Cloud Computing: It’s All Good – or Mostly Good

A ZDNet article entitled Cloud computing: Four reasons why companies are choosing public over private or hybrid clouds makes a case for the value of the public cloud.

The reasons:

  • Innovation comes as standard with the public cloud
  • Flexibility provides a business advantage
  • External providers are the experts in secure provision
  • CIOs can direct more attention to business change

This is all good – or mostly good.

The caveat is that the use of the cloud can fail if a business adopts the cloud without thinking it through from the perspectives of mission criticality, security, privacy, and continuity. If a business runs mission critical systems in the cloud, and that system fails, the business could be out of business.

The IT Manager no longer has to consider day to day issues around keeping software and security up to date. But they still have to consider higher level issues.

It is important to understand what the needs are for the situation at hand. A system that is not mission critical, or does not contain sensitive information, for example, would not require as much scrutiny as a system that runs an e-commerce site.

Issues to consider include:

  • how mission critical the system is
  • what the consequences are of a short term and long term outage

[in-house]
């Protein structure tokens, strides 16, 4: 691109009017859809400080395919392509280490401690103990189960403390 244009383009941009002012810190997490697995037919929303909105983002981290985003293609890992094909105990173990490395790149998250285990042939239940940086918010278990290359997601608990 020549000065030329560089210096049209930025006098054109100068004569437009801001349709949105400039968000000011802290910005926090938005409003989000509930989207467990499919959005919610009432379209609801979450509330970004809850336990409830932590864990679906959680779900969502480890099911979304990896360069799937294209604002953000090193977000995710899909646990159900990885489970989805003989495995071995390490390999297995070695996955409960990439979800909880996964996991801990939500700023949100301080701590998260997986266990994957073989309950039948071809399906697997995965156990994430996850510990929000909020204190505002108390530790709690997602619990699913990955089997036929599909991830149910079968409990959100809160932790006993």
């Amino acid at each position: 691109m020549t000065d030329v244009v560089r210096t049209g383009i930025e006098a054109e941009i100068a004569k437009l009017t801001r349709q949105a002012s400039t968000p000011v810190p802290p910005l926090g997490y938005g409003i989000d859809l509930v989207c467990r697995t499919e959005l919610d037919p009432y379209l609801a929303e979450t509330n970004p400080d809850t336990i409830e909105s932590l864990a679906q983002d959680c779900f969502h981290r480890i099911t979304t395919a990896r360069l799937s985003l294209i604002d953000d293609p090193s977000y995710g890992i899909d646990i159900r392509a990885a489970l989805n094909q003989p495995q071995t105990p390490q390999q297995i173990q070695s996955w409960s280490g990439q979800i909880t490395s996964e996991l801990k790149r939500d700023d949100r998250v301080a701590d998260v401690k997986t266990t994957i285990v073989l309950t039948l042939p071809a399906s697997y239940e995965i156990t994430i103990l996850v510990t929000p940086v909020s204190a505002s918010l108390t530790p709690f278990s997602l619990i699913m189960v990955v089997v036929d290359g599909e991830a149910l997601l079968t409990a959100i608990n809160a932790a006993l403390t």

• how confidential or personal the information is in the system
  • can the information be encrypted in transit and at rest
  • how robust the vendor’s continuity plan is
  • the need for the business to have its own continuity plan – such as a local copy of the data
  • how robust the vendor’s security is
  • does the vendor have third party security validation to accepted standards
  • does the vendor’s agreement have provisions that back these issues up with contractual terms and service levels with meaningful remedies






  1. Hi David

    The Law Society of British Columbia has an excellent and very detailed checklist on the things to consider when going to the cloud. It is available here:

    They also have an excellent due diligence guideline:

    Dan Pinnington
    VP Claims Prevention and Stateholder Relations
    Lawyers’ Professional Indemnity Company

  2. Dan:

    Thanks for the shout out over our Cloud Computing Checklist and Guidelines.

    Much appreciated.

    David J. Bilinsky
    Practice Management Advisor/Lawyer
    Law Society of British Columbia

  3. Addison Cameron-Huff

    Many cloud services are far more reliable than the on-premise or DC-hosted solutions that people use now. For example, many offer replication across several geographic regions that would be very expensive to develop internally (and that most businesses don’t use). Whether you’re running “in the cloud” or elsewhere, you’ll need to consider what happens when the system fails and how that failure will be dealt with. I don’t think cloud changes that picture very much but it does give companies access to battle-hardened systems run by very competent technical staff.